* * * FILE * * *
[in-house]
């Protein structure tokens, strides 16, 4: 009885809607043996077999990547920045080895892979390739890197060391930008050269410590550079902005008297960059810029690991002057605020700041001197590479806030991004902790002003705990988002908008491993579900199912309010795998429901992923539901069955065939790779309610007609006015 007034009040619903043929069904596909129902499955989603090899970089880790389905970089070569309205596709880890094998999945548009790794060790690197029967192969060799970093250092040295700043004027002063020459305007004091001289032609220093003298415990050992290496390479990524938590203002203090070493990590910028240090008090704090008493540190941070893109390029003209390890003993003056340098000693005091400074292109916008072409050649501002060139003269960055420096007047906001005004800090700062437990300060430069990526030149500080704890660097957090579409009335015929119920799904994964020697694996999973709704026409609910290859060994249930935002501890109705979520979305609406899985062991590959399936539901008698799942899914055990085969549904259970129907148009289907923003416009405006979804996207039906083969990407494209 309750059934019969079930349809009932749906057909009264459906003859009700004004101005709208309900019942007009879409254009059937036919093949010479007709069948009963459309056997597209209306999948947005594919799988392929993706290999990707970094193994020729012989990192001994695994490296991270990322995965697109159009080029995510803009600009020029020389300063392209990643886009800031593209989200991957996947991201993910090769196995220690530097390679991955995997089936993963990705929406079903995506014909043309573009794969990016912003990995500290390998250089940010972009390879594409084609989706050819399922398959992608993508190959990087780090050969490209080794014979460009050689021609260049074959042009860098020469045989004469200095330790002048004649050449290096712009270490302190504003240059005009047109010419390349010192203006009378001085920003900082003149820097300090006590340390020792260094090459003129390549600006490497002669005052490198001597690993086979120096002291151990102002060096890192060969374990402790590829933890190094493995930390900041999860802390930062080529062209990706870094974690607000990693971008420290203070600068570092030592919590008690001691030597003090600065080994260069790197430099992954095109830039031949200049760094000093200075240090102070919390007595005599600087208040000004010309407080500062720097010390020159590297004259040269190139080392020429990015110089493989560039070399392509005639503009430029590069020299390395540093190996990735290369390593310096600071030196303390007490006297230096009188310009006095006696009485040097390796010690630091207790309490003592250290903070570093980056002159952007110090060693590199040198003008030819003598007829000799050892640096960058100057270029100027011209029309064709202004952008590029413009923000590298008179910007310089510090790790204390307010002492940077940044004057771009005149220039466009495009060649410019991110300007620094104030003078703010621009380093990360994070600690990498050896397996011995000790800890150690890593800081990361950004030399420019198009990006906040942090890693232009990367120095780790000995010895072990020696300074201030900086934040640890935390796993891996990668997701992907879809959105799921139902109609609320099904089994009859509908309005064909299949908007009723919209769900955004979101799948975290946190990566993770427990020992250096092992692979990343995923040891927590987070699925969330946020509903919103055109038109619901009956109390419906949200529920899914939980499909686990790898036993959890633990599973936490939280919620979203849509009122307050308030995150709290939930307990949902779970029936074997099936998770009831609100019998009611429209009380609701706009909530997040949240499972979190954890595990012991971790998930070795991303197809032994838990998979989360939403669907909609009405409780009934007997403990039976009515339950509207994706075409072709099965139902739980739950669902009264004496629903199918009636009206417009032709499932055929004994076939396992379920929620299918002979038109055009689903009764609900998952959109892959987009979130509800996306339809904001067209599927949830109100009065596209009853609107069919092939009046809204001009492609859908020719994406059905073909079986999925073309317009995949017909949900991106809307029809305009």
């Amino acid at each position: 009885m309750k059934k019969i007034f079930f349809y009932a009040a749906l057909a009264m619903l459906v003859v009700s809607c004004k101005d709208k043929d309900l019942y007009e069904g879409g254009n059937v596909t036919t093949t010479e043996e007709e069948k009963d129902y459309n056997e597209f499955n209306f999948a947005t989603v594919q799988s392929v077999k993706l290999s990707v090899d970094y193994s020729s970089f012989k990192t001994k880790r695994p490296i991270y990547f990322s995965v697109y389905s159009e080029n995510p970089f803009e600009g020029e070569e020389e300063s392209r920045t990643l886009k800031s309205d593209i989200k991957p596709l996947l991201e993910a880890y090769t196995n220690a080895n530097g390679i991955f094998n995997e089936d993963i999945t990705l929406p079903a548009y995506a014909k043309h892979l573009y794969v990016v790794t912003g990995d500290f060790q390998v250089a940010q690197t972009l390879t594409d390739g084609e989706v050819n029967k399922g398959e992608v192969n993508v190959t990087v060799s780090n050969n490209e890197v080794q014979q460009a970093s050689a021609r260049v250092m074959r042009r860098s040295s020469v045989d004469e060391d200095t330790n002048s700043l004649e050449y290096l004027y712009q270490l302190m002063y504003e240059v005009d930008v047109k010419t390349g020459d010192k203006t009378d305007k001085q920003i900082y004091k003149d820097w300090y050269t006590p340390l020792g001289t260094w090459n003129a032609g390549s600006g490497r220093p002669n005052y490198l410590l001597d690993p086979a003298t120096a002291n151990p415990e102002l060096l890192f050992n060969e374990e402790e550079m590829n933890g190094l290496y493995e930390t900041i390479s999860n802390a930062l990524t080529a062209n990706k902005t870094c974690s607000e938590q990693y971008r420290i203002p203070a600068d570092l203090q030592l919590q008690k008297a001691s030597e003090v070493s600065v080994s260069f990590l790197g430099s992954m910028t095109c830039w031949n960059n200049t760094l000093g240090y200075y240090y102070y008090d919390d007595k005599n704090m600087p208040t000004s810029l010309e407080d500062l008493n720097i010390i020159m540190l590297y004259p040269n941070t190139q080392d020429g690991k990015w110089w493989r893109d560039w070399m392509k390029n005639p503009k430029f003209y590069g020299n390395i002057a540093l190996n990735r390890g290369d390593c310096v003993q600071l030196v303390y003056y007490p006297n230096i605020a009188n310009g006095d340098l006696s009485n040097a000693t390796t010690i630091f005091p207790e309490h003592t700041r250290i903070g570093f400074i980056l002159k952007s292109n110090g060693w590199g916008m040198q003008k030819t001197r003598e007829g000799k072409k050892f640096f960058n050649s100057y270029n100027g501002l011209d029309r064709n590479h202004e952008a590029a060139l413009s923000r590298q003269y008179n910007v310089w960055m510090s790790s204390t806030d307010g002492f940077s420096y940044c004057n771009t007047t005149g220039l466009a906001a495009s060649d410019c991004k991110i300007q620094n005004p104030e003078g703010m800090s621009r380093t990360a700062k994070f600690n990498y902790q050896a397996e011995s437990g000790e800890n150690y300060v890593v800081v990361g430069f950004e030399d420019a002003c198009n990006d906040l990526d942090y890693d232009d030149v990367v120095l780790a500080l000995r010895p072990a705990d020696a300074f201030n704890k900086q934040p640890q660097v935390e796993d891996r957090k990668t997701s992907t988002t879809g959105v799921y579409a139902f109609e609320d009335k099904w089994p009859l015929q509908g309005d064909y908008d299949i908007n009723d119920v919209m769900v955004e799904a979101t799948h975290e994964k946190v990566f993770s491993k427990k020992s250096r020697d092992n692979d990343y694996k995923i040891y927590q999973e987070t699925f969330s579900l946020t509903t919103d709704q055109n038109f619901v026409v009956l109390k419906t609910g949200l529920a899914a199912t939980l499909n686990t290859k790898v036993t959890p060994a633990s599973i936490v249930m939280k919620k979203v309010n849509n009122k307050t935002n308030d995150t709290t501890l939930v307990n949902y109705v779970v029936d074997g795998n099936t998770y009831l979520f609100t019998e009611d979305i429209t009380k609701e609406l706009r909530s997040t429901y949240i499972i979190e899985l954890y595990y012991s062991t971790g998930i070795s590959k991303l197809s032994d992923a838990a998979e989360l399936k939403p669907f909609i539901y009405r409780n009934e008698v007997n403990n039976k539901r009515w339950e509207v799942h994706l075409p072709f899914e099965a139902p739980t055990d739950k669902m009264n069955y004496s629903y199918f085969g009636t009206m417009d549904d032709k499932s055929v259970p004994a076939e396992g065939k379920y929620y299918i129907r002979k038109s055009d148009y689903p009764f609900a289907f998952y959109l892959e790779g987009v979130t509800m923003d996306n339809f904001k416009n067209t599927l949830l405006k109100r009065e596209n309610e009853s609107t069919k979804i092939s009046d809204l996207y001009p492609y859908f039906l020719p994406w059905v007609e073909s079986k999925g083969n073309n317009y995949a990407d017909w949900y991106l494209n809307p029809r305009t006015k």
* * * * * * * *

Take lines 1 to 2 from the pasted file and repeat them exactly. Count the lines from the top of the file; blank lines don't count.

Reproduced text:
[in-house]
């Protein structure tokens, strides 16, 4: 009885809607043996077999990547920045080895892979390739890197060391930008050269410590550079902005008297960059810029690991002057605020700041001197590479806030991004902790002003705990988002908008491993579900199912309010795998429901992923539901069955065939790779309610007609006015 007034009040619903043929069904596909129902499955989603090899970089880790389905970089070569309205596709880890094998999945548009790794060790690197029967192969060799970093250092040295700043004027002063020459305007004091001289032609220093003298415990050992290496390479990524938590203002203090070493990590910028240090008090704090008493540190941070893109390029003209390890003993003056340098000693005091400074292109916008072409050649501002060139003269960055420096007047906001005004800090700062437990300060430069990526030149500080704890660097957090579409009335015929119920799904994964020697694996999973709704026409609910290859060994249930935002501890109705979520979305609406899985062991590959399936539901008698799942899914055990085969549904259970129907148009289907923003416009405006979804996207039906083969990407494209 309750059934019969079930349809009932749906057909009264459906003859009700004004101005709208309900019942007009879409254009059937036919093949010479007709069948009963459309056997597209209306999948947005594919799988392929993706290999990707970094193994020729012989990192001994695994490296991270990322995965697109159009080029995510803009600009020029020389300063392209990643886009800031593209989200991957996947991201993910090769196995220690530097390679991955995997089936993963990705929406079903995506014909043309573009794969990016912003990995500290390998250089940010972009390879594409084609989706050819399922398959992608993508190959990087780090050969490209080794014979460009050689021609260049074959042009860098020469045989004469200095330790002048004649050449290096712009270490302190504003240059005009047109010419390349010192203006009378001085920003900082003149820097300090006590340390020792260094090459003129390549600006490497002669005052490198001597690993086979120096002291151990102002060096890192060969374990402790590829933890190094493995930390900041999860802390930062080529062209990706870094974690607000990693971008420290203070600068570092030592919590008690001691030597003090600065080994260069790197430099992954095109830039031949200049760094000093200075240090102070919390007595005599600087208040000004010309407080500062720097010390020159590297004259040269190139080392020429990015110089493989560039070399392509005639503009430029590069020299390395540093190996990735290369390593310096600071030196303390007490006297230096009188310009006095006696009485040097390796010690630091207790309490003592250290903070570093980056002159952007110090060693590199040198003008030819003598007829000799050892640096960058100057270029100027011209029309064709202004952008590029413009923000590298008179910007310089510090790790204390307010002492940077940044004057771009005149220039466009495009060649410019991110300007620094104030003078703010621009380093990360994070600690990498050896397996011995000790800890150690890593800081990361950004030399420019198009990006906040942090890693232009990367120095780790000995010895072990020696300074201030900086934040640890935390796993891996990668997701992907879809959105799921139902109609609320099904089994009859509908309005064909299949908007009723919209769900955004979101799948975290946190990566993770427990020992250096092992692979990343995923040891927590987070699925969330946020509903919103055109038109619901009956109390419906949200529920899914939980499909686990790898036993959890633990599973936490939280919620979203849509009122307050308030995150709290939930307990949902779970029936074997099936998770009831609100019998009611429209009380609701706009909530997040949240499972979190954890595990012991971790998930070795991303197809032994838990998979989360939403669907909609009405409780009934007997403990039976009515339950509207994706075409072709099965139902739980739950669902009264004496629903199918009636009206417009032709499932055929004994076939396992379920929620299918002979038109055009689903009764609900998952959109892959987009979130509800996306339809904001067209599927949830109100009065596209009853609107069919092939009046809204001009492609859908020719994406059905073909079986999925073309317009995949017909949900991106809307029809305009």